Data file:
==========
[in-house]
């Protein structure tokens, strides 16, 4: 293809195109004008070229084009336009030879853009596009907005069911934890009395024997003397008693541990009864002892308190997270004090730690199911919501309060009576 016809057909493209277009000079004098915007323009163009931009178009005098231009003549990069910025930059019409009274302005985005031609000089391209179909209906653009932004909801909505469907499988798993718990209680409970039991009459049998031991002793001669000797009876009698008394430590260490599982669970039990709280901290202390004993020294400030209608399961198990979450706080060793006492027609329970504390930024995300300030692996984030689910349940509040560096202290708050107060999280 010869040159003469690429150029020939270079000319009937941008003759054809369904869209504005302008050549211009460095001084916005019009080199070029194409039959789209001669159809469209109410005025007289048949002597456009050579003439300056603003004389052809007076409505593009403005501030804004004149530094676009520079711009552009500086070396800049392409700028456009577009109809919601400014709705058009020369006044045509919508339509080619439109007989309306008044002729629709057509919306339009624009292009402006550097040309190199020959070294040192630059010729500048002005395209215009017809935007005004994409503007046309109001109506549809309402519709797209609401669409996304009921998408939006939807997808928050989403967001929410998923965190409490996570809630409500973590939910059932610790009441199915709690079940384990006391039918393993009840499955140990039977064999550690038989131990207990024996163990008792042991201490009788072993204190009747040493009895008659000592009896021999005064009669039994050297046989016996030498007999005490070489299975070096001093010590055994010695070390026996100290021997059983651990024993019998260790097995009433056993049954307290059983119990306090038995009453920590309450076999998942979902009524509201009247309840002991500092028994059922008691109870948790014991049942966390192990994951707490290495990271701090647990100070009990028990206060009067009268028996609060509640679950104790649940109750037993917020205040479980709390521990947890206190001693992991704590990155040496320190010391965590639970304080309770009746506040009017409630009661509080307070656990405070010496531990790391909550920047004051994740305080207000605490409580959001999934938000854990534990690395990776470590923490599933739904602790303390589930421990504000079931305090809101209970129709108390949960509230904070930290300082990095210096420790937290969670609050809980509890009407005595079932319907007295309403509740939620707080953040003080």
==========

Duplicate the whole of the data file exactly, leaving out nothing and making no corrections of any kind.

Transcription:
[in-house]
């Protein structure tokens, strides 16, 4: 293809195109004008070229084009336009030879853009596009907005069911934890009395024997003397008693541990009864002892308190997270004090730690199911919501309060009576 016809057909493209277009000079004098915007323009163009931009178009005098231009003549990069910025930059019409009274302005985005031609000089391209179909209906653009932004909801909505469907499988798993718990209680409970039991009459049998031991002793001669000797009876009698008394430590260490599982669970039990709280901290202390004993020294400030209608399961198990979450706080060793006492027609329970504390930024995300300030692996984030689910349940509040560096202290708050107060999280 010869040159003469690429150029020939270079000319009937941008003759054809369904869209504005302008050549211009460095001084916005019009080199070029194409039959789209001669159809469209109410005025007289048949002597456009050579003439300056603003004389052809007076409505593009403005501030804004004149530094676009520079711009552009500086070396800049392409700028456009577009109809919601400014709705058009020369006044045509919508339509080619439109007989309306008044002729629709057509919306339009624009292009402006550097040309190199020959070294040192630059010729500048002005395209215009017809935007005004994409503007046309109001109506549809309402519709797209609401669409996304009921998408939006939807997808928050989403967001929410998923965190409490996570809630409500973590939910059932610790009441199915709690079940384990006391039918393993009840499955140990039977064999550690038989131990207990024996163990008792042991201490009788072993204190009747040493009895008659000592009896021999005064009669039994050297046989016996030498007999005490070489299975070096001093010590055994010695070390026996100290021997059983651990024993019998260790097995009433056993049954307290059983119990306090038995009453920590309450076999998942979902009524509201009247309840002991500092028994059922008691109870948790014991049942966390192990994951707490290495990271701090647990100070009990028990206060009067009268028996609060509640679950104790649940109750037993917020205040479980709390521990947890206190001693992991704590990155040496320190010391965590639970304080309770009746506040009017409630009661509080307070656990405070010496531990790391909550920047004051994740305080207000605490409580959001999934938000854990534990690395990776470590923490599933739904602790303390589930421990504000079931305090809101209970129709108390949960509230904070930290300082990095210096420790937290969670609050809980509890009407005595079932319907007295309403509740939620707080953040003080």